Poquonnock Bridge Fire District officials facing a budget that won't cover costs
Groton - The Poquonnock Bridge Fire District can't pay its firefighters' salaries for another year. The district wants to bring in volunteers, but the atmosphere is so tense that the board, union and firefighters can hardly converse.
The district has a 99-year lease on a fire station it's not using except for one office, but the board isn't sure yet how to get out of the lease. The board is also fighting a 10-year labor contract in court. Meanwhile, it can't cover the costs of the old union contract. Bills are overdue.
"I don't see any options except layoffs," Board President Alan Ackley said Thursday.
Taxpayers approved a budget of $3.9 million for the coming fiscal year at the fire district's annual meeting on Wednesday - $700,000 less than the district has now. Fire Chief Todd Paige said he needed $4.7 million to run the district at the absolute minimum.
Dealing with $3.9 million instead won't be as easy as people think, Paige said.
"Every option's going to have a consequence. In other words, if you lay somebody off, you have to pay unemployment tax," he said. If the district has fewer firefighters, it won't meet minimum staffing requirements per shift under the union contract and will end up fighting a legal battle, Paige said.
Legal fees have skyrocketed in recent years.
The district spent $5,600 on legal fees in 2010, $12,000 in 2011 and $84,000 in 2012, according to information provided at the annual meeting.
The union contract calls for a minimum of five firefighters in Poquonnock Bridge per shift. "There's no way we're going to be able to maintain that," Ackley said, adding that the district board planned to contact the state - possibly the Office of Policy and Management - to explain its financial situation.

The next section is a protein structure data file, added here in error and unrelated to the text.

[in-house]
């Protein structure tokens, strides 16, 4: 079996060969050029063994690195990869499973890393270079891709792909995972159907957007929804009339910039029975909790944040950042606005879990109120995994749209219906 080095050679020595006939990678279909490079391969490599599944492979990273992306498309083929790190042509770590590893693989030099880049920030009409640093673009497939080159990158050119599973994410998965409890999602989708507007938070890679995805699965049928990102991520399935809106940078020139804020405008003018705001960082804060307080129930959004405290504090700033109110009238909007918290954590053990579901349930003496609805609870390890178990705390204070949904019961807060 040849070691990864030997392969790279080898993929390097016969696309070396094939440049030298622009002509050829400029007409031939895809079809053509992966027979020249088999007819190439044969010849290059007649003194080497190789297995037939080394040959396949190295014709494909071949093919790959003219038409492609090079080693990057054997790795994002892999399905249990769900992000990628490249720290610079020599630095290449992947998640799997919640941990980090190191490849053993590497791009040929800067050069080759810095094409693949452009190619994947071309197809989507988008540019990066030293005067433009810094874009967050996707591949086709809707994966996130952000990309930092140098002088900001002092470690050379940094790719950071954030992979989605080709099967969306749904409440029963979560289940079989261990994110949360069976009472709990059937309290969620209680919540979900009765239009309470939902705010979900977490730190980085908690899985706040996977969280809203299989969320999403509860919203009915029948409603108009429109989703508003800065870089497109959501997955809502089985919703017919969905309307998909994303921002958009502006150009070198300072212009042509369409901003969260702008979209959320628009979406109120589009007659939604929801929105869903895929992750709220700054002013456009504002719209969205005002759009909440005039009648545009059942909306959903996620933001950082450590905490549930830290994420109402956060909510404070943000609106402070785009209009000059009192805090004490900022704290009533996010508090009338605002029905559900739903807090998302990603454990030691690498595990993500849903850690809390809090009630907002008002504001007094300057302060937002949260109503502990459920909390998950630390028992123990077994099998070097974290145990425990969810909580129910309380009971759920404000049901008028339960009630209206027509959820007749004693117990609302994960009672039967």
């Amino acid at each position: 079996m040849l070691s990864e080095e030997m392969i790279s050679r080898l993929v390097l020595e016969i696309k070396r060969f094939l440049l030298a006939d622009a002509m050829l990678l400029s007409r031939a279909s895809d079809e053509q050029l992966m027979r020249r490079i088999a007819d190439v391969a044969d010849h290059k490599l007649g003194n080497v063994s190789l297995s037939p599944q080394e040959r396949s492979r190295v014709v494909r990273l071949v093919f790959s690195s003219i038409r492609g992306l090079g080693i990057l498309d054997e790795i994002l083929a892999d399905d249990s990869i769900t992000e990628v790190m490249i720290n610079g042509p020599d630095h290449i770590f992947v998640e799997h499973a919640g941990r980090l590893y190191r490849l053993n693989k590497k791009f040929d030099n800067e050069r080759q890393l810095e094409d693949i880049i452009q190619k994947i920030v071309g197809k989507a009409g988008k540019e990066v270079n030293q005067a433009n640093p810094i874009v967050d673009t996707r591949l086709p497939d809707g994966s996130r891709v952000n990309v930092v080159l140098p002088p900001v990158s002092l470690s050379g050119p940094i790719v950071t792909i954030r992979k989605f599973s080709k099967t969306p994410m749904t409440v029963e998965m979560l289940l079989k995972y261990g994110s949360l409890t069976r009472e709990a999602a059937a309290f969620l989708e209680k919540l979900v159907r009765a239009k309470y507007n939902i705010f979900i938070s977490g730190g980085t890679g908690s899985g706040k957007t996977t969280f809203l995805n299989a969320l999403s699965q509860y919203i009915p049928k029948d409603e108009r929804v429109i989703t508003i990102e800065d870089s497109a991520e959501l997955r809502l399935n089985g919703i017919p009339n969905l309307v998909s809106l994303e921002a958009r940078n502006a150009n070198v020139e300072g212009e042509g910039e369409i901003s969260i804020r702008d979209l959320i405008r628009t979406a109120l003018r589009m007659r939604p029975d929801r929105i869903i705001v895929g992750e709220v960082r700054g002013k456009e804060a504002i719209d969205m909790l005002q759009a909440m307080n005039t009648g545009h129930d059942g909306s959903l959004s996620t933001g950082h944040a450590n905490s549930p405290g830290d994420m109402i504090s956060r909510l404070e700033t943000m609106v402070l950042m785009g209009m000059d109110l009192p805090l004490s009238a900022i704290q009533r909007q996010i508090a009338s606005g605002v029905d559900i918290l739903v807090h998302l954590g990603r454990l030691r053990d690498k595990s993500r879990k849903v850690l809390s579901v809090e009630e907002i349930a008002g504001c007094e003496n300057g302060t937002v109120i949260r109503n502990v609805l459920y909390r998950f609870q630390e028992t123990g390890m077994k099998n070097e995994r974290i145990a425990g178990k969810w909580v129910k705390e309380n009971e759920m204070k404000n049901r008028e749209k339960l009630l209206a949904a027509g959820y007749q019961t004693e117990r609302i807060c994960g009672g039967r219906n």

"Reorganization, I think, is what is going to come about," he said. "Now, whether we're able to do that by state law or some higher authority I don't know, but having a combination department that's run totally different than has been done in the past is the way to go."
Ronald Johnson, one of two new members elected to the board of directors Wednesday, said the biggest challenge will be setting up for volunteers, but it can be done. Johnson takes office July 1 and belongs to the Poquonnock Bridge Volunteer Fire Department, which is currently not active but once operated out of the Fort Hill station. He said he has already started planning.
"It's going to be a long process. It's not going to be something that's going to happen tomorrow. But everything is going to be done, and done right," he said.
Ackley said the voters spoke at the meeting, endorsed an effort to recruit and train volunteers, and the future of Poquonnock Bridge is a combination career and volunteer department.
"We have to meet fairly quickly, within the next couple of weeks, and start looking to create a budget that uses the $3.9 million in whatever way it works," he said. "There's only so much money.
"If the union would like to meet with us to prevent layoffs, then naturally, we'd be happy to sit down with them. Because in order to spend only $3.9 million, the savings has to be incredible."
The board eliminated Fire Inspector Kale Kiely's job in its budget proposal for the fiscal year beginning July 1. Kiely is president of the firefighters union.
Ackley said Kiely would have to return to the rank and file or apply for the job of fire marshal. Fire Marshal Adam Wojtcuk retired in April, and his job has not been filled.
Paige said he understands that taxpayers see a volunteer department as less expensive, but Poquonnock Bridge already effectively has a combination department by working with Noank, Old Mystic and Center Groton, for example. The district would be better off building those volunteer departments than trying to build its own from scratch, he said.
"We work very closely with our mutual aid departments. And it's free," he said. "I would propose that they enhance those relationships and build upon that system. But basically my thoughts are being ignored."
The district may also hear this summer the outcome of the court decision on the disputed 10-year labor contract. A hearing is scheduled for Aug. 12 in New Britain Superior Court.
Stories that may interest you
With its Indigenous Peoples’ Day celebration Monday night, Connecticut College kicked off a concerted effort to properly recognize Native Americans and their heritage.
The Mashantucket Pequot Tribe quietly joined the legal fray over prescription opioids in June, filing a federal lawsuit against more than two dozen pharmaceutical companies, drug distributors and big-chain pharmacies.
The Groton Registrars announced they will hold a voter registration session at the Registrar’s Office located at the Groton Human Services Building, 2 Fort Hill Road, from 5 to 7 p.m. on Tuesday, Oct. 29.
St. James Episcopal Church is collaborating with the Interreligious Eco-Justice Network to present four speakers who are working on the issue of climate change.